Communication budgets are being wasted by churches. Almost every ministry has a website now and sadly the investment may not be wise.
The mentality (that we hear all the time) is “it’s not very good, but it’s better than not having one”. I disagree.
For 3 reasons:
- It wastes donated money to have something that doesn’t represent you well.
- People think less of you and may not want to visit you.
- We know that statistically it takes less than 3 seconds to determine if it’s a good website and whether they will stay and look. Or click away. And therefore, you’re wasting your money.
People are fleeing (quickly) from Church websites.
But it can be different. Three simple changes will keep people on your website longer. I purposefully don’t discuss design, because I believe that for the most part, that’s not the biggest issue with websites. People don’t come for the design; they come for the content. And people usually endure the design issues to get great content.
Here are 3 reasons people are not reading your website:
- Too much competition. When people come to your website, they want to have simple choices. Where to go. Where to click. The more choices, the less likely they’ll be to make them. If there’s only one choice, they’ll make it more often. So make sure that “choices” don’t compete with each other. Have fewer choices and make the hierarchy clear on your page. People will take a path into your website if there’s less competing elements.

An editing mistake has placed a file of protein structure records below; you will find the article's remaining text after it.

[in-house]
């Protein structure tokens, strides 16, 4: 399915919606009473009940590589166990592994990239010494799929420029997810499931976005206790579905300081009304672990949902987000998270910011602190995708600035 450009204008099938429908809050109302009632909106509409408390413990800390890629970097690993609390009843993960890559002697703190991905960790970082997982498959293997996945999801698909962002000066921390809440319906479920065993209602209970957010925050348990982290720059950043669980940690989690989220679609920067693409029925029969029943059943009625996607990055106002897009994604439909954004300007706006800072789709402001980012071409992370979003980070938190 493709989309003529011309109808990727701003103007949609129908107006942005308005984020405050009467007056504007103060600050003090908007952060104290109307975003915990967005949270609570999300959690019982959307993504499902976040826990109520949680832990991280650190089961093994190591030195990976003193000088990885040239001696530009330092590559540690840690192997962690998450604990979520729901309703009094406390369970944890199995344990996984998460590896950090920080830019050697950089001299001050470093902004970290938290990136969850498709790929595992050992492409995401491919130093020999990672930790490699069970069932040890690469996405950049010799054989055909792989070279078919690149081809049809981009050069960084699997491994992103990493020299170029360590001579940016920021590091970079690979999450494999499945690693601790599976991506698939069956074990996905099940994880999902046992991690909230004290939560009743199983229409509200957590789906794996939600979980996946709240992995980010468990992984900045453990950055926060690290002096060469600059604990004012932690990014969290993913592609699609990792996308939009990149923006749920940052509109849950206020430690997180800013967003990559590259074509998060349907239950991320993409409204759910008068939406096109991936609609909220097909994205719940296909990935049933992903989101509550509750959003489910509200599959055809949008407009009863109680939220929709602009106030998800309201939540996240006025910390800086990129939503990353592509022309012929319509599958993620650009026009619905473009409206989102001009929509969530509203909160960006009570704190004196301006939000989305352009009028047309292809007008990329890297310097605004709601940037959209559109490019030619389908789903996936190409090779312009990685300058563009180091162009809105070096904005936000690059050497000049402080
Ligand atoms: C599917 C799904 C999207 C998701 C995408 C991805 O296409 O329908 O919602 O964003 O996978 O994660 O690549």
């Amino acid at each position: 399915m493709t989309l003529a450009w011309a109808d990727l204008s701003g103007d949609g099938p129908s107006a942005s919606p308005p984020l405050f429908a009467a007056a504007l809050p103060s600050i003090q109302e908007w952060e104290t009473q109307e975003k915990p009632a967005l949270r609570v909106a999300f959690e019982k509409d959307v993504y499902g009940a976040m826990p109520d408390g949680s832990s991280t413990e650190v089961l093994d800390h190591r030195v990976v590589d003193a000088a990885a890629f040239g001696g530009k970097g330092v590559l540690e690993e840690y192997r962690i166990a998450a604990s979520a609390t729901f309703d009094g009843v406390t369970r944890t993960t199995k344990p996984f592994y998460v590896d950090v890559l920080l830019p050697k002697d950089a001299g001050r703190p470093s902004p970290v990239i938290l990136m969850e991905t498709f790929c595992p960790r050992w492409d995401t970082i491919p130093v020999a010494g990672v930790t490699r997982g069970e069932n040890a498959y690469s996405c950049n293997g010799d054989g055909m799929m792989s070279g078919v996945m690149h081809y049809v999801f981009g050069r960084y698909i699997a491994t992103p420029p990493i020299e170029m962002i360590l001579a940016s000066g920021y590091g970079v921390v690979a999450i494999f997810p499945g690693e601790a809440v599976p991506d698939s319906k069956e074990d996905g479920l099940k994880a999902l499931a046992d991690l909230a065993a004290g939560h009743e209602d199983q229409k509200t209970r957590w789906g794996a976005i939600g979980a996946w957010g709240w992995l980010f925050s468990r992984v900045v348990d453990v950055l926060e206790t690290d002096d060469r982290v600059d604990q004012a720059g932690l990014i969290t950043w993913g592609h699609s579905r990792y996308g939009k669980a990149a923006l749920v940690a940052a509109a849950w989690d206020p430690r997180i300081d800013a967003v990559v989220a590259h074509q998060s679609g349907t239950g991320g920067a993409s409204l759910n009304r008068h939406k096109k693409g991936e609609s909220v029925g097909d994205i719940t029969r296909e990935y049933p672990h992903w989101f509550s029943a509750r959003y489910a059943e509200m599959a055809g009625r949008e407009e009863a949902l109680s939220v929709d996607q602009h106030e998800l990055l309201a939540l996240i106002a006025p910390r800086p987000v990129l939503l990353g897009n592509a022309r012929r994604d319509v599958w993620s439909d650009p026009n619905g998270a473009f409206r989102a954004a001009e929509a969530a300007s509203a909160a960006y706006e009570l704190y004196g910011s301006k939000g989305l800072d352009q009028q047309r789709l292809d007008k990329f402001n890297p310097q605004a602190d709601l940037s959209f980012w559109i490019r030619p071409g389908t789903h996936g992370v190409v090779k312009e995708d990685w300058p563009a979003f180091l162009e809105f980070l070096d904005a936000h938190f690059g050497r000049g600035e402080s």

- Too many paragraphs. The average person wants “just the facts”. People don’t like reading long paragraphs online. Most will skip the first paragraph and go to the bullet points (possibly like you did on this article). Reduce your paragraph text. Make it simple. Bullet-points. Less than 50 words per page will get your page read more.
- Too much confusion. I grimace when someone tells me “it’s on the website; I just don’t know where”. You shouldn’t have to have a masters degree (or a map) to find material on your website. Your menu should be “real words” that don’t need explanation. They should be what people are looking for. And the material contained under the menu items should be self-explanatory or people will give up and find a simpler website.
Stop the madness! Church should point the way to the Truth; not come across overly complex and confusing along the way. Blessed are the simple. They will point people to God.
This post originally appeared for the National Association of Church Business Administration (NACBA) publication. Mark MacDonald is a regular writer for this and other national publications.